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USDA tightens U.S. corn, soybean balance sheets

The USDA’s production reductions for corn and soybeans, along with lower beginning stocks, led to tighter 2020/21 ending stocks projections, especially for soybeans, which are now expected to fall below 300 million bushels following a boost in the export demand estimate, while wheat was down from September. The USDA’s corn for ethanol use guess was down on the month and exports were unchanged, even with the strong demand from China.

2020/21 U.S. wheat ending stocks are pegged at 2.096 billion bushels, compared to 2.086 billion in September and 2.089 million for 2019/20. On the supply side, beginning stocks, production, and imports were all down on the month, leaving the supply at 2.979 billion bushels. For demand, the sole change was seed up, up 10 million bushels to 100 million, for total use of 2.096 billion bushels. The average 2020/21 farm price is estimated at $4.70 per bushel, compared to $4.50 a month ago and $4.58 a year ago.

2020/21 U.S. corn ending stocks are seen at 2.167 billion bushels, compared to 2.503 billion last month and 1.995 billion last marketing year. Month to month, the USDA cut beginning stocks, or 2019/20 ending stocks, and reduced production, putting the supply at 16.742 billion bushels. For demand, the USDA lowered estimates for most major categories, except exports, for total use of 14.575 billion bushels, 100 million lower. That included a reduction in ethanol use, from 5.1 billion to 5.05 billion bushels. The average 2020/21 farm price is estimated at $3.60 per bushel, compared to $3.50 in September and $3.56 for 2019/20.

2020/21 U.S. soybean ending stocks are projected at 290 million bushels, compared to 460 million a month ago and 523 million a year ago. The USDA lowered beginning stocks and production for a supply total of 4.806 billion bushels, a cut of 97 million. Exports were increased 75 million bushels to 2.2 billion, while residual use was a little lower, for total use of 4.516 billion bushels, compared to 4.442 billion in the prior report. The average 2020/21 farm price is estimated at $9.80 per bushel, compared to $9.25 last month and $8.57 last marketing year.

Lower U.S. corn and soybean production estimates contributed to tighter world ending stocks projections for both crops. The biggest changes by the USDA for the global corn and soybean carryout expectations were to the U.S. production guesses, with no changes for South American corn and soybean production or exports. The USDA also left China’s corn import estimate unchanged at 7 million tons, matching Beijing’s estimate. Just over a month into the marketing year, purchases have already passed that mark, but most of that corn still needs to be shipped. 2020/21 soybean imports by China were up 1 million tons at 100 million. World wheat ending stocks were up from September following increased production outlooks for Russia and the European Union, which canceled out reductions for Ukraine and Argentina, all of which are currently experiencing weather issues with new crop planting.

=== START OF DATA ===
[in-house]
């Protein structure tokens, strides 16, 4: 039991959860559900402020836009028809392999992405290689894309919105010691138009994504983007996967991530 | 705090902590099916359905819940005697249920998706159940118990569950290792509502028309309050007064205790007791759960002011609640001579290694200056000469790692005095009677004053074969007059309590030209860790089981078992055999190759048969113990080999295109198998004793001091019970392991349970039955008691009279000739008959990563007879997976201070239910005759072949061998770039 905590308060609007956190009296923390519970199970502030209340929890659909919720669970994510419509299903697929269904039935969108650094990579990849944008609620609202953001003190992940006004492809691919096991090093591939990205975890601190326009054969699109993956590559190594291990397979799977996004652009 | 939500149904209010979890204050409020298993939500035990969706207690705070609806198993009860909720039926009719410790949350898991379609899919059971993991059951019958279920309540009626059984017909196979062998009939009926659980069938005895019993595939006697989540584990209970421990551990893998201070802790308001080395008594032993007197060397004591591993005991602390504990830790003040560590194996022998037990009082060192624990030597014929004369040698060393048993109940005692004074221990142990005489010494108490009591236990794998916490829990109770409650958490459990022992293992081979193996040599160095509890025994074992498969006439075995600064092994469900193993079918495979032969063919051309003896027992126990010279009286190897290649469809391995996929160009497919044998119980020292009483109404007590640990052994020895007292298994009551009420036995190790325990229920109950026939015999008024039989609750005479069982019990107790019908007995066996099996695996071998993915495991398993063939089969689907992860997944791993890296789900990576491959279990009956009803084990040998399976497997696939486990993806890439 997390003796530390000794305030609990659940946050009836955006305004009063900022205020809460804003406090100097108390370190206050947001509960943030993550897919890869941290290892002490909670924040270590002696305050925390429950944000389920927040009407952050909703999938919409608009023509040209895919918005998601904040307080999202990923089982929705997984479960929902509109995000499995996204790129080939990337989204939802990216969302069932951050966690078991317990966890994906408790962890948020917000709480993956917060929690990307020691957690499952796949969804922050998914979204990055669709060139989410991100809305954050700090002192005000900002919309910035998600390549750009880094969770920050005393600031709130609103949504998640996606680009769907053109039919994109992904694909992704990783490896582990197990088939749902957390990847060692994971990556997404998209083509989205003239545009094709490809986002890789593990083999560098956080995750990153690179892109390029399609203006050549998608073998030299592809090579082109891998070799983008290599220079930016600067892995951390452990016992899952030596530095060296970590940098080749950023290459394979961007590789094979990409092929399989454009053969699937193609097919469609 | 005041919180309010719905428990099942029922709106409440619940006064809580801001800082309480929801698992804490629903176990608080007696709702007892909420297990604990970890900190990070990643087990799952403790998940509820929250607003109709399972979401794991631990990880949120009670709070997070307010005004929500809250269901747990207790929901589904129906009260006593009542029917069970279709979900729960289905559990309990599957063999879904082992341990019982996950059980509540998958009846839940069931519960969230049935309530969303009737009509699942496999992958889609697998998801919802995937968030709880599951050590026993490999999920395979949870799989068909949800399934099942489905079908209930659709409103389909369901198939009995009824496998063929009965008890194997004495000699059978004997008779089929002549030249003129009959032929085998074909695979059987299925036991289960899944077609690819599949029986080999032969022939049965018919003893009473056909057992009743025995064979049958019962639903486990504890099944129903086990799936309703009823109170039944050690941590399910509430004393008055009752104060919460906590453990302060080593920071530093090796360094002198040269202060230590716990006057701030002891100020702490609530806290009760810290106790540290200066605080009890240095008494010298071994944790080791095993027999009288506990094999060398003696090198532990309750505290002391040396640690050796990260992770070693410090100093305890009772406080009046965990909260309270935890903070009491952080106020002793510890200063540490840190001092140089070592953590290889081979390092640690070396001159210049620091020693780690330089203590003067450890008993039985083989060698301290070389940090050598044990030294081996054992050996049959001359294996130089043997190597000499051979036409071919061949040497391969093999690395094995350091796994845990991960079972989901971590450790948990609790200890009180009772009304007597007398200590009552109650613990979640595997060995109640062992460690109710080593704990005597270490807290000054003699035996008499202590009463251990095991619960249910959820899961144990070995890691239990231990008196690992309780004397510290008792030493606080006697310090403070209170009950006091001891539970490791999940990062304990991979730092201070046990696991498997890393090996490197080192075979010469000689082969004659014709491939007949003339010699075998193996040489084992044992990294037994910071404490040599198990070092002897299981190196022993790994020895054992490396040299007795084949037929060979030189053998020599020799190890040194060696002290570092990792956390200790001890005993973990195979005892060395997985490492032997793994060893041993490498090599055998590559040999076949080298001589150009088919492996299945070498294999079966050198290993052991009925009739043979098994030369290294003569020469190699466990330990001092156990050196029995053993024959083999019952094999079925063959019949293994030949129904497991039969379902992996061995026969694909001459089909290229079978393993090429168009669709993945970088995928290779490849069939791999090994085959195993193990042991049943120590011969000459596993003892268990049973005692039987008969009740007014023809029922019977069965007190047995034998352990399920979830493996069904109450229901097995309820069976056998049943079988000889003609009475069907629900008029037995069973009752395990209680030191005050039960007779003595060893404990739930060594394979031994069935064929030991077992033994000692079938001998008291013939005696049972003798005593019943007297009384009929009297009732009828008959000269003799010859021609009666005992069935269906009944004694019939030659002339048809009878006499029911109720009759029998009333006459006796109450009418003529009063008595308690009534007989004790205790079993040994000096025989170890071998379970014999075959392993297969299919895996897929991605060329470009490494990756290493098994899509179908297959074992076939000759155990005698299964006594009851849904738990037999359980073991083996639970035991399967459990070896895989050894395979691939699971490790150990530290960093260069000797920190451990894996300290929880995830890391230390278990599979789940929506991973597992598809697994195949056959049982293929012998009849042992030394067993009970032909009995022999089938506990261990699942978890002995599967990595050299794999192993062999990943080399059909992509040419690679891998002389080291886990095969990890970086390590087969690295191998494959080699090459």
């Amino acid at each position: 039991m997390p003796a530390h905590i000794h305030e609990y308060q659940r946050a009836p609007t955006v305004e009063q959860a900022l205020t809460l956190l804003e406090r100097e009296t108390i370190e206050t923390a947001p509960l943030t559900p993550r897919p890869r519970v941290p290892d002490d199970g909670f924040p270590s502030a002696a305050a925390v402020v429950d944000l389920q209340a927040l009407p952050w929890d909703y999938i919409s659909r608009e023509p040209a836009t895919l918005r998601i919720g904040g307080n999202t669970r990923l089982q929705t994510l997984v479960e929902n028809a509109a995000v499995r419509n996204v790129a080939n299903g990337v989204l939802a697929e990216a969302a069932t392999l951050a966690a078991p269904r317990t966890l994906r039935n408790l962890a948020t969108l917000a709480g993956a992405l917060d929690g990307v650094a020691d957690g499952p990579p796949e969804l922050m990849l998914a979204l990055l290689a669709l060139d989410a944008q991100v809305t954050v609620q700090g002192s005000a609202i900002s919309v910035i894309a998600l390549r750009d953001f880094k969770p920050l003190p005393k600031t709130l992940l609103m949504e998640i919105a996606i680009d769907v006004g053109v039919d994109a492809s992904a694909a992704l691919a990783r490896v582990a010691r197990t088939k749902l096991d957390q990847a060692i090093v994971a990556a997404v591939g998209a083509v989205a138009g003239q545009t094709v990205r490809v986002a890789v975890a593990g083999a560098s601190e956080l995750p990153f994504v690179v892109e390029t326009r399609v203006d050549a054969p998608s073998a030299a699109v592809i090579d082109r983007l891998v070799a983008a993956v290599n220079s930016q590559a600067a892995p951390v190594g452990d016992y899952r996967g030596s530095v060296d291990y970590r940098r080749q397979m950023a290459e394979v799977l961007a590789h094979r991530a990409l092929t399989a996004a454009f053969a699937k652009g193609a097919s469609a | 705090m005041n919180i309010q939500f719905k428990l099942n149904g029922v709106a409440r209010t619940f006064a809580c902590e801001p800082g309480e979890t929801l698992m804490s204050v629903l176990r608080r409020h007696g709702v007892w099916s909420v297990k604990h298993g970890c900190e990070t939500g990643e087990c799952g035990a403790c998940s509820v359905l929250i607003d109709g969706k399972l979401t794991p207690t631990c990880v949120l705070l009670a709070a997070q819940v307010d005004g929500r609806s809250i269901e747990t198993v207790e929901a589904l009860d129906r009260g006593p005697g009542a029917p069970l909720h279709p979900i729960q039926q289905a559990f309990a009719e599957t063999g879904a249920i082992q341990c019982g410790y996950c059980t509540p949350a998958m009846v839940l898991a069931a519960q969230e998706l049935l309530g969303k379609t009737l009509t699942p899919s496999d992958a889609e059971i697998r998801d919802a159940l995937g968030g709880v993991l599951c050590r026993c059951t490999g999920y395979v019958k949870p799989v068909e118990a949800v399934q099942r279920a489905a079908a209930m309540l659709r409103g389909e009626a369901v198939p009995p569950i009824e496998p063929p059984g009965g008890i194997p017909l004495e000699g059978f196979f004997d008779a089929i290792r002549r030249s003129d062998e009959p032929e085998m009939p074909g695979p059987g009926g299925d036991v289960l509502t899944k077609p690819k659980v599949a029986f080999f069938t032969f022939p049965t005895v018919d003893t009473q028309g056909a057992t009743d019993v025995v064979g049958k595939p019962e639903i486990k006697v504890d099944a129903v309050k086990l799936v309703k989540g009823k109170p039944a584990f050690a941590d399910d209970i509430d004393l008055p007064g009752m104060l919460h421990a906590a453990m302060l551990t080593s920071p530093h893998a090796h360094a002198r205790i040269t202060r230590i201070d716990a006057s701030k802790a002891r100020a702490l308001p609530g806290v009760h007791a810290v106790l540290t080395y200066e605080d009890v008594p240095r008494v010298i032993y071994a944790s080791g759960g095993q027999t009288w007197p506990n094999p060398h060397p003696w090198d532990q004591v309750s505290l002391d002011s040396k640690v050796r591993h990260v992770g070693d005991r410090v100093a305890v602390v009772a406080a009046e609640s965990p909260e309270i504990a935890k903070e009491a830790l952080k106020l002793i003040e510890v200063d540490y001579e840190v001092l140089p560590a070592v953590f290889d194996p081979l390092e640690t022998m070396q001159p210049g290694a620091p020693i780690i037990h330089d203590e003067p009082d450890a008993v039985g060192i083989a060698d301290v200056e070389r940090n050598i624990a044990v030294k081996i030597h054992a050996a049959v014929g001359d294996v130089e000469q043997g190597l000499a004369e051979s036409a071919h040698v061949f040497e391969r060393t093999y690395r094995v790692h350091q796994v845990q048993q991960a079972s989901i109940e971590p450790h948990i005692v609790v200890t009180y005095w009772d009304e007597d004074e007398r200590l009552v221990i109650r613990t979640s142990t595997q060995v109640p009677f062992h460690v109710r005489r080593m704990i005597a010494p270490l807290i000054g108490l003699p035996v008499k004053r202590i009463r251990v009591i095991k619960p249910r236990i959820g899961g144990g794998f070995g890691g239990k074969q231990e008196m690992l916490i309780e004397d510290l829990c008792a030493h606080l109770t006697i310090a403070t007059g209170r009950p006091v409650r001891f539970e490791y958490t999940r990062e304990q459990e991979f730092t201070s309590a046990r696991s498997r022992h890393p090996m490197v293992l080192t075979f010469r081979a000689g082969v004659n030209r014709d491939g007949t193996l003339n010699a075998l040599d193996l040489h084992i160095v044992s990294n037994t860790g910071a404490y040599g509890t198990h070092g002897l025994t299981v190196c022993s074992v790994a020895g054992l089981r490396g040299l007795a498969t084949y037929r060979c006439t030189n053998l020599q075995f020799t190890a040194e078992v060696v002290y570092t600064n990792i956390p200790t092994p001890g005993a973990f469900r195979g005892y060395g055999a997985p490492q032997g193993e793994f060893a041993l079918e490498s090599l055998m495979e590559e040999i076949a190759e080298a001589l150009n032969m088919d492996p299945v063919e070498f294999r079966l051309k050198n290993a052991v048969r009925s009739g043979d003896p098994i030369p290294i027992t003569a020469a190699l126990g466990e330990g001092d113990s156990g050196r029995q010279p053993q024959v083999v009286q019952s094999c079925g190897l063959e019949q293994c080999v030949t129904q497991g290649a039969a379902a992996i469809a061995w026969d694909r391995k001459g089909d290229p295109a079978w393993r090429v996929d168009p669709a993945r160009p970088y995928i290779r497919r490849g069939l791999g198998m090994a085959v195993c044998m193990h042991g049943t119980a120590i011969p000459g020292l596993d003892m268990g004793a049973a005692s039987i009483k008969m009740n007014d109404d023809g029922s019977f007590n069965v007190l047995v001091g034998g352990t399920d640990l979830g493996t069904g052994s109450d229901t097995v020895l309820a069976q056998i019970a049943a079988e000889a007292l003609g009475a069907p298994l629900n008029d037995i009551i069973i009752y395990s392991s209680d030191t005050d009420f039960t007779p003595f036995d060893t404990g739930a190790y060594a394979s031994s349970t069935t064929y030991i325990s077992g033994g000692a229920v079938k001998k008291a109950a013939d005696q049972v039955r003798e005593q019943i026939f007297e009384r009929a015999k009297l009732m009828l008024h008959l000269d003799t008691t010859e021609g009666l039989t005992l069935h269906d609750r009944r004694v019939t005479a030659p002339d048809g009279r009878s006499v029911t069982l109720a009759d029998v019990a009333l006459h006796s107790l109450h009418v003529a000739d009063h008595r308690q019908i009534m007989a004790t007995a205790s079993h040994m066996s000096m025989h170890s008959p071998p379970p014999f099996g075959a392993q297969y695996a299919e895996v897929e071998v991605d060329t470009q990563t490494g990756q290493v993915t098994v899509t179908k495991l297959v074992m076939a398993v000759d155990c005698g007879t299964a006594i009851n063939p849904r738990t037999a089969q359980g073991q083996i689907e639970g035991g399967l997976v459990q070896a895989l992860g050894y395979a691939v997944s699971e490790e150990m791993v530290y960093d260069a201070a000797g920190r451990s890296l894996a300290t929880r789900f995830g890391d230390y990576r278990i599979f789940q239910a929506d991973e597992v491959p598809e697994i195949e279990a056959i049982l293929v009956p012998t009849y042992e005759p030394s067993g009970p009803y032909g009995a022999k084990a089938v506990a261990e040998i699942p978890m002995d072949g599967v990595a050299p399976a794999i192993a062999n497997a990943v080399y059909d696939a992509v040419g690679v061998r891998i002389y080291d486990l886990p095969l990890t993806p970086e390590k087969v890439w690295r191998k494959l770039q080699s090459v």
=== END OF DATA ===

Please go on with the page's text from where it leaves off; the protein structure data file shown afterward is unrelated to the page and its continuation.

2020/21 world wheat ending stocks are expected to be 321.45 million tons, compared to 319.37 million for September. Production is estimated at 773.08 million tons, up 2.59 million on increased estimates for the European Union and Russia, which offset decreases for the U.S., Canada, Ukraine, and North Africa. Domestic feed use is seen at 134.6 million tons, compared to 134.62 million a month ago, with exports at 189.92 million tons, compared to 189.44 million last month.

2020/21 world corn ending stocks are projected at 300.45 million tons, compared to 306.79 million a month ago. Global production is expected to be 1.159 billion tons, compared to 1.162 billion for the last guess, with declines in the U.S., Ukraine, and European Union. Domestic feed use is estimated at 731.31 million tons, compared to 733.11 million last month, with exports at 184.47 million tons, compared to 186.03 million in September, following a reduction for Ukraine.

2020/21 world soybean ending stocks are estimated at 88.7 million tons, compared to 93.59 million last month. The world crop is seen at 368.47 million tons, compared to 369.74 million in the prior report, following cuts for the U.S. and the European Union. Domestic crush use is pegged at 322.42 million tons, compared to 320.8 million in September, with exports at 167.88 million tons, compared to 166.34 million a month ago on an upward revision for the U.S.

The USDA’s next set of supply and demand estimates is out November 10th.

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